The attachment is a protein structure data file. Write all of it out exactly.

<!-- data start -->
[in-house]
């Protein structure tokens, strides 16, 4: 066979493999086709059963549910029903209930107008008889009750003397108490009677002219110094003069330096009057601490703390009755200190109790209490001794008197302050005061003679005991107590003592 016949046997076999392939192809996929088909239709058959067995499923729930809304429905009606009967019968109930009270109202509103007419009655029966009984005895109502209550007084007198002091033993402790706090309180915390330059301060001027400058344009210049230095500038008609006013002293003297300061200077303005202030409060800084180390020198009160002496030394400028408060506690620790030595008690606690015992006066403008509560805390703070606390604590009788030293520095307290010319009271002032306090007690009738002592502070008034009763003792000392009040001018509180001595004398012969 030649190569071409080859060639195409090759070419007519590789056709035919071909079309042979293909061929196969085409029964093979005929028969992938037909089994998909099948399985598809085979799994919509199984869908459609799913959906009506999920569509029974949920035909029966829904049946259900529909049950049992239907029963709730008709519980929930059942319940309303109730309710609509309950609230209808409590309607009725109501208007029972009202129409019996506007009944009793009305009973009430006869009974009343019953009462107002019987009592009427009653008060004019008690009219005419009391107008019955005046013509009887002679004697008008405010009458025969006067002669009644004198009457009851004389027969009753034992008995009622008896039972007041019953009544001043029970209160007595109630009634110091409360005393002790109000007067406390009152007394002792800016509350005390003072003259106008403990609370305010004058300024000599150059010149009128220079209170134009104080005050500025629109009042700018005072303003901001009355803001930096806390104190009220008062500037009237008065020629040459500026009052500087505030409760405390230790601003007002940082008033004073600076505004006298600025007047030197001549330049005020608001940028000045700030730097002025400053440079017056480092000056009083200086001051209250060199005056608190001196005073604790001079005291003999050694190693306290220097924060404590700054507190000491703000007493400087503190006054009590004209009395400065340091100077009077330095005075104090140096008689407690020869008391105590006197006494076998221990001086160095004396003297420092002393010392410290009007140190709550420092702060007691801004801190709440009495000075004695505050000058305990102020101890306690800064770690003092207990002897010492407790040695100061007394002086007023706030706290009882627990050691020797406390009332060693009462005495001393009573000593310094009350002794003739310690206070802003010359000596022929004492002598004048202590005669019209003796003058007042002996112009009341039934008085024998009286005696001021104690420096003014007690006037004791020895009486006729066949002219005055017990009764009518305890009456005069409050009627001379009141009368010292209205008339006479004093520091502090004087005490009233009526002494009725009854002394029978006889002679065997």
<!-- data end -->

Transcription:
[in-house]
């Protein structure tokens, strides 16, 4: 066979493999086709059963549910029903209930107008008889009750003397108490009677002219110094003069330096009057601490703390009755200190109790209490001794008197302050005061003679005991107590003592 016949046997076999392939192809996929088909239709058959067995499923729930809304429905009606009967019968109930009270109202509103007419009655029966009984005895109502209550007084007198002091033993402790706090309180915390330059301060001027400058344009210049230095500038008609006013002293003297300061200077303005202030409060800084180390020198009160002496030394400028408060506690620790030595008690606690015992006066403008509560805390703070606390604590009788030293520095307290010319009271002032306090007690009738002592502070008034009763003792000392009040001018509180001595004398012969 030649190569071409080859060639195409090759070419007519590789056709035919071909079309042979293909061929196969085409029964093979005929028969992938037909089994998909099948399985598809085979799994919509199984869908459609799913959906009506999920569509029974949920035909029966829904049946259900529909049950049992239907029963709730008709519980929930059942319940309303109730309710609509309950609230209808409590309607009725109501208007029972009202129409019996506007009944009793009305009973009430006869009974009343019953009462107002019987009592009427009653008060004019008690009219005419009391107008019955005046013509009887002679004697008008405010009458025969006067002669009644004198009457009851004389027969009753034992008995009622008896039972007041019953009544001043029970209160007595109630009634110091409360005393002790109000007067406390009152007394002792800016509350005390003072003259106008403990609370305010004058300024000599150059010149009128220079209170134009104080005050500025629109009042700018005072303003901001009355803001930096806390104190009220008062500037009237008065020629040459500026009052500087505030409760405390230790601003007002940082008033004073600076505004006298600025007047030197001549330049005020608001940028000045700030730097002025400053440079017056480092000056009083200086001051209250060199005056608190001196005073604790001079005291003999050694190693306290220097924060404590700054507190000491703000007493400087503190006054009590004209009395400065340091100077009077330095005075104090140096008689407690020869008391105590006197006494076998221990001086160095004396003297420092002393010392410290009007140190709550420092702060007691801004801190709440009495000075004695505050000058305990102020101890306690800064770690003092207990002897010492407790040695100061007394002086007023706030706290009882627990050691020797406390009332060693009462005495001393009573000593310094009350002794003739310690206070802003010359000596022929004492002598004048202590005669019209003796003058007042002996112009009341039934008085024998009286005696001021104690420096003014007690006037004791020895009486006729066949002219005055017990009764009518305890009456005069409050009627001379009141009368010292209205008339006479004093520091502090004087005490009233009526002494009725009854002394029978006889002679065997």